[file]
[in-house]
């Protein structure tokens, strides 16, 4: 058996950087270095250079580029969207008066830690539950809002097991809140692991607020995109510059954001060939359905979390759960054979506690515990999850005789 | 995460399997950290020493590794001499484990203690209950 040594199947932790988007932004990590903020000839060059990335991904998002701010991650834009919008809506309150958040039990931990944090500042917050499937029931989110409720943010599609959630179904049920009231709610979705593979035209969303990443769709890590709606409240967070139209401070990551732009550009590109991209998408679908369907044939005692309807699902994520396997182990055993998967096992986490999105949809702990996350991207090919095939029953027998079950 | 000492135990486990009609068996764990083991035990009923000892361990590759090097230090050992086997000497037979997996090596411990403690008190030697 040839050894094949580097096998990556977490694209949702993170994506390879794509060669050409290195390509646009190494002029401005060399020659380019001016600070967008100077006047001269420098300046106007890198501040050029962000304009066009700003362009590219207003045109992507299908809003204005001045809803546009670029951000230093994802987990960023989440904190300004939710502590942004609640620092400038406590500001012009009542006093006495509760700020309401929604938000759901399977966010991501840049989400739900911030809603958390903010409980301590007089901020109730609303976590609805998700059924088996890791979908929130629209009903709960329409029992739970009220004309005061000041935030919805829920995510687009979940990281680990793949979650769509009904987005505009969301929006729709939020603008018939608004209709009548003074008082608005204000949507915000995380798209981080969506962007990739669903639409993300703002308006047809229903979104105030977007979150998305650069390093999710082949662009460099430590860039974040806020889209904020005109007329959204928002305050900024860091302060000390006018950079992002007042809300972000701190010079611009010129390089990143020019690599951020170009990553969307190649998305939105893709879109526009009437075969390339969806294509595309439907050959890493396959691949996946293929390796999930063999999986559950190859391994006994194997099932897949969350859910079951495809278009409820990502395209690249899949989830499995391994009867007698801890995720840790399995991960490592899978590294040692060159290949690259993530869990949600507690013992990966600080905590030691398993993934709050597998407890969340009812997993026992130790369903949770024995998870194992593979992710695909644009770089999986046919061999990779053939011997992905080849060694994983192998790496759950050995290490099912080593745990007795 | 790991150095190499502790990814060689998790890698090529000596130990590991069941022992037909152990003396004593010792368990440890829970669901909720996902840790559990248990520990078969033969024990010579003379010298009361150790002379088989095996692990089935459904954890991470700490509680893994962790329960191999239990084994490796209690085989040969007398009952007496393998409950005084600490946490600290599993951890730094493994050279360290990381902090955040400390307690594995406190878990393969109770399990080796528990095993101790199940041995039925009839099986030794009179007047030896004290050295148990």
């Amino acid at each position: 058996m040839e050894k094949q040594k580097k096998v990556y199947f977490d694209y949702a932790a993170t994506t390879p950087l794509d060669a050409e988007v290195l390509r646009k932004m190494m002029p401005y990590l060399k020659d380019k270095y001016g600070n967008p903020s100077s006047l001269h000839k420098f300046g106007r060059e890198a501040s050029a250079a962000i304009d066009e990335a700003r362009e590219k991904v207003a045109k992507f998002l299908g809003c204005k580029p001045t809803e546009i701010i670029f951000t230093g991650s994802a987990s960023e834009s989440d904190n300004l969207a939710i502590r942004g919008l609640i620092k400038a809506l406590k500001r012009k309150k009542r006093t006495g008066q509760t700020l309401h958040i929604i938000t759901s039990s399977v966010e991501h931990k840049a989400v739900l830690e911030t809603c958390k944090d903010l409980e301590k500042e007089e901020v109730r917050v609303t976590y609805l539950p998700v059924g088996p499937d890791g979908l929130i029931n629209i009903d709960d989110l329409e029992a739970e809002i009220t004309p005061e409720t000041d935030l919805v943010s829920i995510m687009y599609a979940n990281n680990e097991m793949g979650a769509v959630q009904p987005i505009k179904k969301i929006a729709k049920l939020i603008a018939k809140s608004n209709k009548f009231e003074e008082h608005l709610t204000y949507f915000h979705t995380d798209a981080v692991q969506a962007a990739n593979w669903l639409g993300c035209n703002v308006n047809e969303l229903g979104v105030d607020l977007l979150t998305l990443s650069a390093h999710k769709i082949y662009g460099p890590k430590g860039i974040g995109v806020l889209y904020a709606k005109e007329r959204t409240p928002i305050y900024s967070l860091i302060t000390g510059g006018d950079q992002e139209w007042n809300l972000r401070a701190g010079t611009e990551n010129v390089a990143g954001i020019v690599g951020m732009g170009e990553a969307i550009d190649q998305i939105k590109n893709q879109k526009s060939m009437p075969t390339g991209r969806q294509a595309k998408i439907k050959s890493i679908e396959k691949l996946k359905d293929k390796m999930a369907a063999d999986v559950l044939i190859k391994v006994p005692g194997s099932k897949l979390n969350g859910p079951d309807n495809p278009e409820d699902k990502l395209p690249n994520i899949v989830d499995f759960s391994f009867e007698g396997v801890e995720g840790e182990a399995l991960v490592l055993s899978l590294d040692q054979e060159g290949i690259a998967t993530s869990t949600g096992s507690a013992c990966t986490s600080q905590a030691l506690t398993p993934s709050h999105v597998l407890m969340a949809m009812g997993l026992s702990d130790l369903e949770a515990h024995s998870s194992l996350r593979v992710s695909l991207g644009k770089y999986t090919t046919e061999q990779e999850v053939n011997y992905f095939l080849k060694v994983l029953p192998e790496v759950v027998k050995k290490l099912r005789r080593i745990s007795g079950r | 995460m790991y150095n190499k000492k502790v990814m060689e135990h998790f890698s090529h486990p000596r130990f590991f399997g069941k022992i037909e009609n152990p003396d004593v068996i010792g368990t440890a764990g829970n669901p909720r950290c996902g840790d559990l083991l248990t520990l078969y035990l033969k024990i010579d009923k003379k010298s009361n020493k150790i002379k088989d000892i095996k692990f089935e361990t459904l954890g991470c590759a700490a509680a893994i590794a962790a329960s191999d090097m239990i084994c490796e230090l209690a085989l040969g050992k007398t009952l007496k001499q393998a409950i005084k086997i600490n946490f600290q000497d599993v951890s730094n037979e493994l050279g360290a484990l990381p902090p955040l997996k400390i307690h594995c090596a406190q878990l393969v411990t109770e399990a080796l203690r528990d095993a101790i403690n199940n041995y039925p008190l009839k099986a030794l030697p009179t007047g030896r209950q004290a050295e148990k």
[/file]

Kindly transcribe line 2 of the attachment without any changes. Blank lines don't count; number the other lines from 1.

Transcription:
């Protein structure tokens, strides 16, 4: 058996950087270095250079580029969207008066830690539950809002097991809140692991607020995109510059954001060939359905979390759960054979506690515990999850005789 | 995460399997950290020493590794001499484990203690209950 040594199947932790988007932004990590903020000839060059990335991904998002701010991650834009919008809506309150958040039990931990944090500042917050499937029931989110409720943010599609959630179904049920009231709610979705593979035209969303990443769709890590709606409240967070139209401070990551732009550009590109991209998408679908369907044939005692309807699902994520396997182990055993998967096992986490999105949809702990996350991207090919095939029953027998079950 | 000492135990486990009609068996764990083991035990009923000892361990590759090097230090050992086997000497037979997996090596411990403690008190030697 040839050894094949580097096998990556977490694209949702993170994506390879794509060669050409290195390509646009190494002029401005060399020659380019001016600070967008100077006047001269420098300046106007890198501040050029962000304009066009700003362009590219207003045109992507299908809003204005001045809803546009670029951000230093994802987990960023989440904190300004939710502590942004609640620092400038406590500001012009009542006093006495509760700020309401929604938000759901399977966010991501840049989400739900911030809603958390903010409980301590007089901020109730609303976590609805998700059924088996890791979908929130629209009903709960329409029992739970009220004309005061000041935030919805829920995510687009979940990281680990793949979650769509009904987005505009969301929006729709939020603008018939608004209709009548003074008082608005204000949507915000995380798209981080969506962007990739669903639409993300703002308006047809229903979104105030977007979150998305650069390093999710082949662009460099430590860039974040806020889209904020005109007329959204928002305050900024860091302060000390006018950079992002007042809300972000701190010079611009010129390089990143020019690599951020170009990553969307190649998305939105893709879109526009009437075969390339969806294509595309439907050959890493396959691949996946293929390796999930063999999986559950190859391994006994194997099932897949969350859910079951495809278009409820990502395209690249899949989830499995391994009867007698801890995720840790399995991960490592899978590294040692060159290949690259993530869990949600507690013992990966600080905590030691398993993934709050597998407890969340009812997993026992130790369903949770024995998870194992593979992710695909644009770089999986046919061999990779053939011997992905080849060694994983192998790496759950050995290490099912080593745990007795 | 790991150095190499502790990814060689998790890698090529000596130990590991069941022992037909152990003396004593010792368990440890829970669901909720996902840790559990248990520990078969033969024990010579003379010298009361150790002379088989095996692990089935459904954890991470700490509680893994962790329960191999239990084994490796209690085989040969007398009952007496393998409950005084600490946490600290599993951890730094493994050279360290990381902090955040400390307690594995406190878990393969109770399990080796528990095993101790199940041995039925009839099986030794009179007047030896004290050295148990």